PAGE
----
The first in a new series of bite-sized FAQs on aspects of partnership and LLP law

Partnership dissolution FAQs: 

What is dissolution?

In the partnership context, “dissolution” describes both an event and a process :

  • The event is a dissolution notice or court order (or arbitration award), or some other event prescribed by a partnership agreement or by statute that dissolves the firm (such as the death of a partner).  At that point in time the status of the firm changes so that the partners (or surviving partners) are obliged to wind up the firm.
  • Sometimes the term “dissolution” is used to describe the process of winding up the firm, for example in the phrase “in dissolution”.  Winding up involves taking all steps necessary to realise all assets of the firm into money, pay all creditors, and distribute the balance (if any) to the partners.   There is often more to it than that, and the process can take many years.

There is a common misunderstanding that a dissolution notice terminates the relationship between partners completely and instantly.  That is not the case.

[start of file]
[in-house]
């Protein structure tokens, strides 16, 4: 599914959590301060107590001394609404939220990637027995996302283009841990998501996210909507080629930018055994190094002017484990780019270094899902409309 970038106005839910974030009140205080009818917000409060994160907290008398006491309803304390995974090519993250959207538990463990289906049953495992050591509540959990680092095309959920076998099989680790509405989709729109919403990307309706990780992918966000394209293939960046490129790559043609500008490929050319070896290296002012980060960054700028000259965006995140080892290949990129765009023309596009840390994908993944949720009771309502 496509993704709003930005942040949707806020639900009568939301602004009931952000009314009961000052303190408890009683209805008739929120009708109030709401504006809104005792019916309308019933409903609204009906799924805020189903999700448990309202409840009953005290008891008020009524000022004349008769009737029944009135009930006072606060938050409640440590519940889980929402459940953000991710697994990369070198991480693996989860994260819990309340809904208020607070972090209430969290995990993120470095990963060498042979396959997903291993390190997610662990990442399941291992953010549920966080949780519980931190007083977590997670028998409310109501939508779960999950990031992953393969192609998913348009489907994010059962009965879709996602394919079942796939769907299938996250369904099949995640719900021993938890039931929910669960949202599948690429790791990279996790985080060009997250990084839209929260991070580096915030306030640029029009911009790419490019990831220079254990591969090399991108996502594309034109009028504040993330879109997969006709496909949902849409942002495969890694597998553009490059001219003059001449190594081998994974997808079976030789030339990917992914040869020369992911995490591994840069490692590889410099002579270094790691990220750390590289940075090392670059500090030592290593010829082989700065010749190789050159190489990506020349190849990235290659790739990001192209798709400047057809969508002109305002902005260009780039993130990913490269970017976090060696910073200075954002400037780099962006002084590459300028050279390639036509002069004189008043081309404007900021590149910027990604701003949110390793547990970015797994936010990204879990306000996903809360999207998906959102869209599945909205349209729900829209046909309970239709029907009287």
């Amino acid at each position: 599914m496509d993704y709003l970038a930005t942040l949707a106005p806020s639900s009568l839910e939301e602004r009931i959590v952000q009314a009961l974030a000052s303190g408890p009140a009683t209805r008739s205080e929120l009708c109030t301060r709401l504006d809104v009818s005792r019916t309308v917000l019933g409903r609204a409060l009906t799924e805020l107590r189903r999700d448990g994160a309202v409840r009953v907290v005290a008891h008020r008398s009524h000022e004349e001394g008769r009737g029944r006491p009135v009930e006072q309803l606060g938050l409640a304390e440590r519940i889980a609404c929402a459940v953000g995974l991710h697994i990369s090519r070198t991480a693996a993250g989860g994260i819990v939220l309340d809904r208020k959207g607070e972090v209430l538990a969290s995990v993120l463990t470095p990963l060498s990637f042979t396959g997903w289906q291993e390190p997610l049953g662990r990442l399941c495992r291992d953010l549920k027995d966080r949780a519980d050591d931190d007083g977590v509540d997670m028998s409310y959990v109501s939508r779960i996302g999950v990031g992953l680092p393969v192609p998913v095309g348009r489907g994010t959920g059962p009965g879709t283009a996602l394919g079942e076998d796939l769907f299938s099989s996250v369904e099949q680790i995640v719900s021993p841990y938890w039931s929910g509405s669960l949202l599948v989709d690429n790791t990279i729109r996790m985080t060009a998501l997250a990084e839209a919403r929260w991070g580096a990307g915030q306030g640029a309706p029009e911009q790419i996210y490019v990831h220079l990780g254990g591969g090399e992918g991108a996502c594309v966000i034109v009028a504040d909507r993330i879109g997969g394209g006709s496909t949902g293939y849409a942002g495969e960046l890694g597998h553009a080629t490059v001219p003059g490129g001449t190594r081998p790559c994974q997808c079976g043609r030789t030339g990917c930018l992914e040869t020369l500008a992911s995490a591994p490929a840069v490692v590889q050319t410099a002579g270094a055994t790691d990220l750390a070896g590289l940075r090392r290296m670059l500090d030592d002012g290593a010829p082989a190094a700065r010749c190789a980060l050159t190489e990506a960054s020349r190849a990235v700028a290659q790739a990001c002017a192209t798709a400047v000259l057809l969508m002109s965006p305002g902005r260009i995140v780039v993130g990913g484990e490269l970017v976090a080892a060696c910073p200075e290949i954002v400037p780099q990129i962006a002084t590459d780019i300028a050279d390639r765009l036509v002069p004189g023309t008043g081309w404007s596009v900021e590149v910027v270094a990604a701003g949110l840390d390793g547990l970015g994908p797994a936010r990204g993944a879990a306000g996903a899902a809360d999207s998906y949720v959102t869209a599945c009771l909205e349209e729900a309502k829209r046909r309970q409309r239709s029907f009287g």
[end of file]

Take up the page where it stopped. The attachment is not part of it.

Dissolution can have far-reaching and unexpected consequences, and should not be embarked upon lightly.

What is a “technical dissolution”

In a technical dissolution there is no obligation to wind up the firm, which carries on as a going concern.  An example of a technical dissolution is where a firm is dissolved and some of the partners purchase the interest of the other partner(s) in the firm.  Or where a partnership agreement provides that when a partner retires the partnership between him and the other partners is dissolved, but that the partnership between the others continues, and that those others are entitled to (or automatically) acquire the interest of the retiring partner.

What is a “partnership at will”?

This is any partnership that does not contain an agreement to the effect that it cannot be dissolved by notice, for example, with certain rare exceptions, neither of the following are partnerships at will:

  • a fixed term partnership
  • a partnership in which it has been agreed that partners who want to leave must retire.

How do I dissolve a partnership at will?